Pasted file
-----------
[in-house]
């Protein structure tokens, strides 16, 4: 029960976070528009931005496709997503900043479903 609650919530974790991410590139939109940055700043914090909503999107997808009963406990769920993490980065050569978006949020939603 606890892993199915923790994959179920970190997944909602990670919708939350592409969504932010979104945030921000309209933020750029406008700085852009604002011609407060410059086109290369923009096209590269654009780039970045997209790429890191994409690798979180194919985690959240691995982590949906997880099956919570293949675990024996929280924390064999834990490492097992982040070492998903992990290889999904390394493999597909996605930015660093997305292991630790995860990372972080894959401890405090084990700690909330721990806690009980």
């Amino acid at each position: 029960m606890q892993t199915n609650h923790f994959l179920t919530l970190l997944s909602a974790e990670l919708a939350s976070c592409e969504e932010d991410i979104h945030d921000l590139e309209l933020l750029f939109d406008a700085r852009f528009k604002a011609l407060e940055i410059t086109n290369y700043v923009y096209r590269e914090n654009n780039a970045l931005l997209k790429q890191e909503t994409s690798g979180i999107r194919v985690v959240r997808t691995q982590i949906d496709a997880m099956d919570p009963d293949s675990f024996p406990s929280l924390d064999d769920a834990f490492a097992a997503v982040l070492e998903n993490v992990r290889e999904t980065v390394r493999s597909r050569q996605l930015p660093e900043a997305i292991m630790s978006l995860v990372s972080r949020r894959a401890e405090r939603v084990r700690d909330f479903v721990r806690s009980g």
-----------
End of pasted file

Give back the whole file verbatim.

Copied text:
[in-house]
């Protein structure tokens, strides 16, 4: 029960976070528009931005496709997503900043479903 609650919530974790991410590139939109940055700043914090909503999107997808009963406990769920993490980065050569978006949020939603 606890892993199915923790994959179920970190997944909602990670919708939350592409969504932010979104945030921000309209933020750029406008700085852009604002011609407060410059086109290369923009096209590269654009780039970045997209790429890191994409690798979180194919985690959240691995982590949906997880099956919570293949675990024996929280924390064999834990490492097992982040070492998903992990290889999904390394493999597909996605930015660093997305292991630790995860990372972080894959401890405090084990700690909330721990806690009980």
């Amino acid at each position: 029960m606890q892993t199915n609650h923790f994959l179920t919530l970190l997944s909602a974790e990670l919708a939350s976070c592409e969504e932010d991410i979104h945030d921000l590139e309209l933020l750029f939109d406008a700085r852009f528009k604002a011609l407060e940055i410059t086109n290369y700043v923009y096209r590269e914090n654009n780039a970045l931005l997209k790429q890191e909503t994409s690798g979180i999107r194919v985690v959240r997808t691995q982590i949906d496709a997880m099956d919570p009963d293949s675990f024996p406990s929280l924390d064999d769920a834990f490492a097992a997503v982040l070492e998903n993490v992990r290889e999904t980065v390394r493999s597909r050569q996605l930015p660093e900043a997305i292991m630790s978006l995860v990372s972080r949020r894959a401890e405090r939603v084990r700690d909330f479903v721990r806690s009980g």